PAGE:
The speed at which they germinate depends on the temperature. A Botrytis infection can be latently present in a plant for weeks on end, before becoming active again.
The Biopak natural crop protection preparation by Deruned contains bacteria which protect the plant against moulds such as Botrytis.
Biopak is therefore effective in the fight against Botrytis.
Other useful measures in combating Botrytis are to lower the humidity and to avoid lengthy wetness of a crop above ground.
The taxus weevil is a serious problem in many ornamental plants. Especially the damage caused by the grub, feeding on the roots, may cause wilting and death of the plant. This pest belongs to the snout beetle family. Fruit plants, but also Azalea, Taxus, Camelia etc. are very sensitive to the taxus weevil, as are pot plants, such as Cyclamen, Kalanchoe, Fuchsia and Primula. Damage occurs in particular in slowly growing plants, which are unable to compensate for their roots being eaten away.
The life cycle of the taxus weevil consists of:
- an egg stage
- 6 or 7 larva stages
- a pupa stage
- the adult stage
The first adult taxus weevils emerge in May. They measure about 8 mm and are brown-black in colour. The beetle cannot fly, the shields on its back are grown together with its body. The taxus weevil is an excellent runner, however. It can move lots of metres in only a few hours. A nocturnal insect, it hides in the ground during daytime, under balls of earth, plant remnants etc. It is hard to notice the taxus weevil therefore.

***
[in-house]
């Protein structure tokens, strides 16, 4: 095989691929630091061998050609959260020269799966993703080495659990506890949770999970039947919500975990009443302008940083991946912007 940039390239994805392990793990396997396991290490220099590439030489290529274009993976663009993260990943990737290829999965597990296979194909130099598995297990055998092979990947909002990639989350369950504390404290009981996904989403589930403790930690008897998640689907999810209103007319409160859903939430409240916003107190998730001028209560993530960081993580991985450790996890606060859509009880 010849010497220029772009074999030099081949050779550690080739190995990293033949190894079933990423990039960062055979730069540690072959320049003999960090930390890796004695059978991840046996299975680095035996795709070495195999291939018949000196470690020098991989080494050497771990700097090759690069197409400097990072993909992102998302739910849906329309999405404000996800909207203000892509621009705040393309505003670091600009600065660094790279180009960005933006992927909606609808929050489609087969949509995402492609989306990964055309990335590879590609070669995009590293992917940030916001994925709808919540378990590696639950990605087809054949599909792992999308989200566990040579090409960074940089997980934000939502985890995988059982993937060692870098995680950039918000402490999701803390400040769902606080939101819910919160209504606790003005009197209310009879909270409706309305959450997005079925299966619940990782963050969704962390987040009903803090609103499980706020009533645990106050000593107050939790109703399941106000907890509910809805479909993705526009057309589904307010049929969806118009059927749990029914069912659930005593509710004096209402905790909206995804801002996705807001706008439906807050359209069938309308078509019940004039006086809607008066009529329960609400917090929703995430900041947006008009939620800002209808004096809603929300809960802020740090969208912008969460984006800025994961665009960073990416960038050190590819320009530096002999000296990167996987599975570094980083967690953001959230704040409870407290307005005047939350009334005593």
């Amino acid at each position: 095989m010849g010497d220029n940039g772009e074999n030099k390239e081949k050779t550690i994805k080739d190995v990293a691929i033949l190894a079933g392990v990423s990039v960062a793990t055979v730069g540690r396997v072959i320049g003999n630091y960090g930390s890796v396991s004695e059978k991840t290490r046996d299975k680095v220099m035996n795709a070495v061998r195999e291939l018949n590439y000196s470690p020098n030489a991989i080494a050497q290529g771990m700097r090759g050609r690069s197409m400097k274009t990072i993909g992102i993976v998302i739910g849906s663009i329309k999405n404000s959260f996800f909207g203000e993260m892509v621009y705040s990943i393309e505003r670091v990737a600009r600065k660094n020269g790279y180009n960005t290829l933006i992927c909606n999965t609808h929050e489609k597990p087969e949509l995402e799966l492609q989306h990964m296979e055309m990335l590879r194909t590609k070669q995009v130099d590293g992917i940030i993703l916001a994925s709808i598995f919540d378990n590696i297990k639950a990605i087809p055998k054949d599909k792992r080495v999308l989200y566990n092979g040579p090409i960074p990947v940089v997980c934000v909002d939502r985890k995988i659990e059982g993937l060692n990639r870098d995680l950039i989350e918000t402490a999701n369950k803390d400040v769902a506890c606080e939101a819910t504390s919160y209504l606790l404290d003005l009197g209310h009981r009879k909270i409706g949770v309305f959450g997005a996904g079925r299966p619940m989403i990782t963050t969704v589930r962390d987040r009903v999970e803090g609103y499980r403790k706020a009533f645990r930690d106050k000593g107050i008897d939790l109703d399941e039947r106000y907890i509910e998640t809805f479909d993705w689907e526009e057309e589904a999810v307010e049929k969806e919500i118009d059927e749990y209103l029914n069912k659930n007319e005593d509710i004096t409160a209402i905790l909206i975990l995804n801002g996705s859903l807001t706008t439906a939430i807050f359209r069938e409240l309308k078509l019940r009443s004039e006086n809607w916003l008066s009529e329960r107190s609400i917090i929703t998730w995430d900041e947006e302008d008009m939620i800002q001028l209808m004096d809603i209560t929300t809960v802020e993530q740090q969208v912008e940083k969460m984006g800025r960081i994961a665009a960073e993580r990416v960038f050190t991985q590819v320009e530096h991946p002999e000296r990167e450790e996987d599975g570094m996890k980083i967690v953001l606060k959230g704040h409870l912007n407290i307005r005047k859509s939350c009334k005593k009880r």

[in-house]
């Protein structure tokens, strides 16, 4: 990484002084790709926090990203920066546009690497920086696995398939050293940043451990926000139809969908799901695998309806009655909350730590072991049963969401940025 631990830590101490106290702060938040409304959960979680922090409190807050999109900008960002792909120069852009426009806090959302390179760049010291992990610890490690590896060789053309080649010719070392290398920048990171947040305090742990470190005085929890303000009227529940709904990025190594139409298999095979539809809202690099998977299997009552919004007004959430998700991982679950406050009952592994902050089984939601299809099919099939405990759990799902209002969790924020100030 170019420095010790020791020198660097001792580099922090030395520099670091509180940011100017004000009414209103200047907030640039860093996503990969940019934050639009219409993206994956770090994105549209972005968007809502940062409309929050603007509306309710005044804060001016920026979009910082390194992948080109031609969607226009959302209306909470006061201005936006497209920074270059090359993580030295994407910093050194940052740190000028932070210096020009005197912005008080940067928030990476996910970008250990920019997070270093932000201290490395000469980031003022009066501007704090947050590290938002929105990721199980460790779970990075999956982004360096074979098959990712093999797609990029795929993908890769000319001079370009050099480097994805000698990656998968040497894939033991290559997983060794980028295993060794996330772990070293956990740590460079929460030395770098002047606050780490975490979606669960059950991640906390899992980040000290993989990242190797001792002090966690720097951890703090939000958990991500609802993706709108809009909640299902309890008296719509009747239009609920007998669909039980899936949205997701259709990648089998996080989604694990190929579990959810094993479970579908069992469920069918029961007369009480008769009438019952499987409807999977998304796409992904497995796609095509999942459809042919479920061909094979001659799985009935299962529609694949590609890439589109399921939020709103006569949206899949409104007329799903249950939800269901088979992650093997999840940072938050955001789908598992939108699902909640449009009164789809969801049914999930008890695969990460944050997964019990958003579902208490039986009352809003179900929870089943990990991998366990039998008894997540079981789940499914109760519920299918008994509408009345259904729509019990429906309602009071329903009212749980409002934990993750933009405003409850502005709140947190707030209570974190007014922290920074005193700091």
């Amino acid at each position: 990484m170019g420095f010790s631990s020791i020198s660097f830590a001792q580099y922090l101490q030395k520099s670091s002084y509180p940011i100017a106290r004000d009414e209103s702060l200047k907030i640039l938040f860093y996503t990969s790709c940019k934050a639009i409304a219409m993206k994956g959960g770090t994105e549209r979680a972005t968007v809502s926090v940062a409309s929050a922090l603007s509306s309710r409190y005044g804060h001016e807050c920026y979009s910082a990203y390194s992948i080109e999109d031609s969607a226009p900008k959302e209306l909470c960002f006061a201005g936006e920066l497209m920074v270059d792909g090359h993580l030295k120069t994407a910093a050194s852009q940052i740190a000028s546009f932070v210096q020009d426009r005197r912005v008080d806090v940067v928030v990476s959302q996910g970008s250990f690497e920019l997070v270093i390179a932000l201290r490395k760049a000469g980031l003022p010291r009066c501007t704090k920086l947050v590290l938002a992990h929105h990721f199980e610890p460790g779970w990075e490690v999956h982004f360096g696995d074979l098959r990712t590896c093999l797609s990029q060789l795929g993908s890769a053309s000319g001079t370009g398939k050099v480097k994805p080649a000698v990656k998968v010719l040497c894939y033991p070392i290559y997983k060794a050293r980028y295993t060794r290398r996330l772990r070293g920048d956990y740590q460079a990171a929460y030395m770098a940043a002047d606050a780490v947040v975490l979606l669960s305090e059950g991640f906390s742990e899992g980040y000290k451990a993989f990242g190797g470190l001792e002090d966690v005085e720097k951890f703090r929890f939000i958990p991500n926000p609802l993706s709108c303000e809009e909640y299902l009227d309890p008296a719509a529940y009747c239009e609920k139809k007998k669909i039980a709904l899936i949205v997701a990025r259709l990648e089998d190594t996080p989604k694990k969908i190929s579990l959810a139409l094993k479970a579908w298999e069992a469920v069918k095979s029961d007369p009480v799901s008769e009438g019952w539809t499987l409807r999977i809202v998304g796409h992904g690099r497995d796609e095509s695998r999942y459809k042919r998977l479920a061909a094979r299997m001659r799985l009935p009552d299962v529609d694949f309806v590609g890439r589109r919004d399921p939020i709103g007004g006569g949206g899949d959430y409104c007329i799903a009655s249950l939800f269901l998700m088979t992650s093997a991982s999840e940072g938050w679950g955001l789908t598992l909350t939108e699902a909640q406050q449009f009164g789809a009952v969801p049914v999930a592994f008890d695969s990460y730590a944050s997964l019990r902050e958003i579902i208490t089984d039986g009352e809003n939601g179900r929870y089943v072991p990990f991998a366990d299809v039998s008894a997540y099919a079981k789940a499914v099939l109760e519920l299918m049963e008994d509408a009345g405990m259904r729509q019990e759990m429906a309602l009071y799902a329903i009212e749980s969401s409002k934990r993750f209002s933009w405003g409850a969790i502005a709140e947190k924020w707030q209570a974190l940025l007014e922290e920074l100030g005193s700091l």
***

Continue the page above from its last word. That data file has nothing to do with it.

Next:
The white eggs are laid from July to September. They produce the larvae, which are transparent white in colour. The larvae measure about 1 mm and will grow to about 10 mm. In winter, the larvae remain in the 3rd or 4th stage, to become active again in spring when temperature rises. In spring, the larva pupates in the ground. The pupae measure about 8 mm and will produce the adult beetles.
The adult beetle eats the leaves especially at night, which can be detected by round punctures at the edge of the leaf, which may be a problem for the ornamental value of a plant. The larva does the most damage, however. The young larva will first feed on plant remnants but also on root-hairs. When the larva grows larger, it will also feed on larger roots. Further, the stem of the plant will be eaten bare near the base, and thick roots will be peeled as it were. As a result, the plant will go limp or die altogether.
How to combat
The taxus weevil is hard to combat. The adult has a tough shield and only moves at night, which makes it hardly accessible to pesticides.
The larvae can also hardly be controlled due to their hiding-places in the ground. Besides, the larvae are extremely resistant to a lot of chemicals.